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Fall 2011 - Children's Rights

Sampson, John J

Course ID: 397C  Unique # 29510  Credit Hours: 3  (Pass/Fail only)
Meeting DaysTimesLocation
   Tuesday 12:30 pm - 1:45 pm CCJ 3.306
   Wednesday 12:30 pm - 1:45 pm CCJ 3.306
   Thursday 12:30 pm - 1:45 pm CCJ 3.306
Exams:  None
Registration Information
This course is restricted to upper division students only.
You must take at least one the following classes concurrently:
29570 - Children's Rights: Skills
29575 - Children's Rights: Skills
Clinic - APPLICATION REQUIRED. Application and/or instructions on how to apply for this clinic can be accessed on the web:
** This course meets the Professional Skills requirement for graduation.


Students in the Children's Rights Clinic (CRC)represent allegedly abused or neglected children in Travis County District Court as student attorneys ad litem.  The cases are brought by Children's Protective Services (CPS), the local arm of the Texas Department of Family and Protective Services (DFPS).  The state may intervene in a family in a variety of ways, including seeking temporary or permanent custody of a child, or termination of parental rights.  Appointment of CRC as attorney ad litem complies with mandatory appointments required by Texas law.

Two very experienced family law attorneys, Clinical Professors Lori Duke and Leslie Strauch, supervise the representation of clients by the student attorneys ad litem.  The supervising attorneys sign pleadings drafted by the students and accompany them at every court hearing, deposition, and trial on the merits.  However, within a week or two a student attorney can expect to "sit first chair" at hearings, and also are expected to research and prepare the case as the attorney-in-charge.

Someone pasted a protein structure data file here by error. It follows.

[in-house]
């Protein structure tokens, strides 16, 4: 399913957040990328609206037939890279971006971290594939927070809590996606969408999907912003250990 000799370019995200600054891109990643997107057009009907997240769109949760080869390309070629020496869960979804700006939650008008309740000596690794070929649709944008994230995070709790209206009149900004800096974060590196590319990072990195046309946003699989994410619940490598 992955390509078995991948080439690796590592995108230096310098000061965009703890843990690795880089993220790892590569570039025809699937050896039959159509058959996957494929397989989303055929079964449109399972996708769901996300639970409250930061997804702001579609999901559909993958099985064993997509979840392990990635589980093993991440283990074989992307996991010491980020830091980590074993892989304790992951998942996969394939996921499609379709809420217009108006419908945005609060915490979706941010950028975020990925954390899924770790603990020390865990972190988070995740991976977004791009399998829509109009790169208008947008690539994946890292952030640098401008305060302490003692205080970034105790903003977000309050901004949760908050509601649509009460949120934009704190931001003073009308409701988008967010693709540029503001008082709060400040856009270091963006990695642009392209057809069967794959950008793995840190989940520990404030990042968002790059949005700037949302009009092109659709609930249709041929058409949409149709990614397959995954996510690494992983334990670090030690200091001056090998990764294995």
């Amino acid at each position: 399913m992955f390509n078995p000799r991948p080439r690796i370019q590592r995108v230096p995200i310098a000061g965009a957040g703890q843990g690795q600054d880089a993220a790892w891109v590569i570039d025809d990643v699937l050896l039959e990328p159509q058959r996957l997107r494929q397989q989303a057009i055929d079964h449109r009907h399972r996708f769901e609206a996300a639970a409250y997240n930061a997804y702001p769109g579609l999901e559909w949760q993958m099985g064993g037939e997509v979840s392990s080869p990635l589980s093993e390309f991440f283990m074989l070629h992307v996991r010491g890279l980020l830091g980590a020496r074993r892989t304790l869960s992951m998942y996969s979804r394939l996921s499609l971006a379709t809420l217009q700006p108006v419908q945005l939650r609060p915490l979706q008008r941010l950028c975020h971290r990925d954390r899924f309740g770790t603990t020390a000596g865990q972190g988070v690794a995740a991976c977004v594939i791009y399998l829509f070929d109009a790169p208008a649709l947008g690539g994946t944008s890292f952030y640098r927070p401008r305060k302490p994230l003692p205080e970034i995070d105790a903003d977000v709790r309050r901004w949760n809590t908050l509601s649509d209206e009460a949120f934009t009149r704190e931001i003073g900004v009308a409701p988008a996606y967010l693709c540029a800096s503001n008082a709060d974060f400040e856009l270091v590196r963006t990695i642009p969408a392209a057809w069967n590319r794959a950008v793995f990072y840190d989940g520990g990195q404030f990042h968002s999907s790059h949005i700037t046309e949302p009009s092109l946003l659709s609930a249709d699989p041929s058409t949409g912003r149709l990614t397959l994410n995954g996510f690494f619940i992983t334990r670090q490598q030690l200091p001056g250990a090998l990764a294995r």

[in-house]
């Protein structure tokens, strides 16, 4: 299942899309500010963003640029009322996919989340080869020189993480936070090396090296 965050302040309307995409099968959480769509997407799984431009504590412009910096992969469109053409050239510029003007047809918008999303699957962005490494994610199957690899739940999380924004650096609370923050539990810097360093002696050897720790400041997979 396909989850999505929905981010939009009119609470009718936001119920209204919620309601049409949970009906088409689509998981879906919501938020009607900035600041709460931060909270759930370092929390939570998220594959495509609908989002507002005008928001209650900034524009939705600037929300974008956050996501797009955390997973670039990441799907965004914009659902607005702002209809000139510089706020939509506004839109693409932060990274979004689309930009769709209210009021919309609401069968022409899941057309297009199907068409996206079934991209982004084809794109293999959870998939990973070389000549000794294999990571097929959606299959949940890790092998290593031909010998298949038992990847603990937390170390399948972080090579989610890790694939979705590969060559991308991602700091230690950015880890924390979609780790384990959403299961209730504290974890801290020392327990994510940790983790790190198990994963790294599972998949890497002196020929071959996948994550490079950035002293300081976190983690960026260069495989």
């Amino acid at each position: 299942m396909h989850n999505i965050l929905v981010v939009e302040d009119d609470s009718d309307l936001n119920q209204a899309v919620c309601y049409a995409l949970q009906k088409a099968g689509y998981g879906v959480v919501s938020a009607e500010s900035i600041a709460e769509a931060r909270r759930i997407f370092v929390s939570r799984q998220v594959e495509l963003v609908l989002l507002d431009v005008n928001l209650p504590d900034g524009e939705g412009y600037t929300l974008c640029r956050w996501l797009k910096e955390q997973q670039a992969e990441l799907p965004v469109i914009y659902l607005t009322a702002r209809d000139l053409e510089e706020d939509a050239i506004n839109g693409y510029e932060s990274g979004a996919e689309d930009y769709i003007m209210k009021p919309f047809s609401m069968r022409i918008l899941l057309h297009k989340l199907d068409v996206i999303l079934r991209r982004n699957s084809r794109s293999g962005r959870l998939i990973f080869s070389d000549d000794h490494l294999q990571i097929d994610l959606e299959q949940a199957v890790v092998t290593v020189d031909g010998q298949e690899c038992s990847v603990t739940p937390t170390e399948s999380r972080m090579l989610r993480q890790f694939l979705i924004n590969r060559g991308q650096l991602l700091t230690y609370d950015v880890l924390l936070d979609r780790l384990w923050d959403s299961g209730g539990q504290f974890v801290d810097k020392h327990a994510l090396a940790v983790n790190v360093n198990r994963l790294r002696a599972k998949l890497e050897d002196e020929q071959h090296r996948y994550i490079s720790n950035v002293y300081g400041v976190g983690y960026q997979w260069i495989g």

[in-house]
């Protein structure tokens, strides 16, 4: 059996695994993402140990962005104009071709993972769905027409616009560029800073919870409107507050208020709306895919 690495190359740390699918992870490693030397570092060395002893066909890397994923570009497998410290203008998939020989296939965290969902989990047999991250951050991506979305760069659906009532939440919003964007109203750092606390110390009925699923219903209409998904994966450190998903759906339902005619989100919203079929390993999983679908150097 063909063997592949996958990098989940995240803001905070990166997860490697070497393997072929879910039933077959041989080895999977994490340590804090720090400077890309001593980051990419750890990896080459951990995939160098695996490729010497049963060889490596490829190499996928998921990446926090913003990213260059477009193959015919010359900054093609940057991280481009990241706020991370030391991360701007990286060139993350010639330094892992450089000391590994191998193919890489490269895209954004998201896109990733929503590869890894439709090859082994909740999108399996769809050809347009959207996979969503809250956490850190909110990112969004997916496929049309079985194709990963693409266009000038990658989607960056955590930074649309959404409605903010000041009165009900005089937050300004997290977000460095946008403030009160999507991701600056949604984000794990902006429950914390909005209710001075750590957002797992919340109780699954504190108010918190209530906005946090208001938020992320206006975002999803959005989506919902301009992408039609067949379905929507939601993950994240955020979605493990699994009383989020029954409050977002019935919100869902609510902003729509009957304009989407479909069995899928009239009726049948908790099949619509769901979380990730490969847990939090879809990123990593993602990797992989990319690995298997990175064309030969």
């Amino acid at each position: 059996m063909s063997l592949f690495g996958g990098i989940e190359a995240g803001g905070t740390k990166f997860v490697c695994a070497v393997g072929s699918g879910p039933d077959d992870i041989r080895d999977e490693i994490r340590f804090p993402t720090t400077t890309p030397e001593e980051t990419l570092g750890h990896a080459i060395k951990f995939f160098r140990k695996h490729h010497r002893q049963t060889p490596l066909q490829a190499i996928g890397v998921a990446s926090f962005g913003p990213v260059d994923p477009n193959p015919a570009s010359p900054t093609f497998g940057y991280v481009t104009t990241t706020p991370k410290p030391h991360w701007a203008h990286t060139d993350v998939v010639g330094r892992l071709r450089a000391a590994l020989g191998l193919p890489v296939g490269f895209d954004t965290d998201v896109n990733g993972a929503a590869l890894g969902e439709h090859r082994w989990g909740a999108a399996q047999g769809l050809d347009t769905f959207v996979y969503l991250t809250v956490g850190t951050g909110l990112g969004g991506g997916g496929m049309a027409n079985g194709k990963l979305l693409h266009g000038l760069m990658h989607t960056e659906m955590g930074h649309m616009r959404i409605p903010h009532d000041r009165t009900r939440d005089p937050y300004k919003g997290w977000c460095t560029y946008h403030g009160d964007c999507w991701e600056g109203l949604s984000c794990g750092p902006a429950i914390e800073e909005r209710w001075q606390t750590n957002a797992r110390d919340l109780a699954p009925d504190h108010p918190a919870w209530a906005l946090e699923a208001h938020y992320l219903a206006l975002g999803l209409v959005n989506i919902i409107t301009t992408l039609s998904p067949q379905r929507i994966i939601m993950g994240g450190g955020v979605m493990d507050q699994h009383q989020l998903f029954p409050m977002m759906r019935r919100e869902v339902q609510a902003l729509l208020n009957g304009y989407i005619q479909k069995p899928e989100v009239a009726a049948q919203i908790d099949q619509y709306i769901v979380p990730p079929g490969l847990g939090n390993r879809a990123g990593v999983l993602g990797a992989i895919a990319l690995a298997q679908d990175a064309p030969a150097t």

If the case goes to final hearing, student participation will vary from partial to almost total.  Each student is assigned several cases and will have multiple opportunities to appear in court during the semester, primarily on Monday and Friday.  Most of the court appearances involve pre-trial matters or hearings before a judge.  On regular occasion, however, students participate in a bench trial, the majority of which are relatively short.  In some instances, however, a trial to a judge or jury of several days may occur.  Students also participate fully in mediation sessions.  In representing clients students meet with a wide variety of persons, including caseworkers employed by CPS, medical and mental health professionals, teachers, foster parents, social workers, attorneys for the state and for the parents, relatives and friends of the parents, layperson CASA volunteers who serve as guardians ad litem, and police officers.  Most importantly, students invariably meet with the clients and, when appropriate advise and consult with the clients, depending on the age and maturity of the individual client. 

The class meets in "boot camp" the first week of the semester, three times per week for 75 minute classes during the first one-half of the semester, and thereafter at least once per week to focus on substantive law, procedural techniques, and ethical issues.  In addition to the classroom component, each student should expect to average about 12 hours per week working on clinic cases.  The weekly workload varies considerably, depending upon the stage of litigation of each particular case.  Students are required to travel to see their child clients.  These client visits often include trips outside of Travis County; note, mileage is reimbursed for those trips.

Prerequisites.  There are no substantive or procedural law prerequisites for the course.  Students must meet Texas requirements for the participation of qualified law students in the trial of cases under rules promulgated by the Texas Supreme Court, which means to have completed 43 credit hours and not be on scholastic probation.

Students receive six hours of credit per semester on a pass/fail basis.  There is no paper or final exam.

In addition to selecting the Clinic during Early Registration, students must fill out a short application, see

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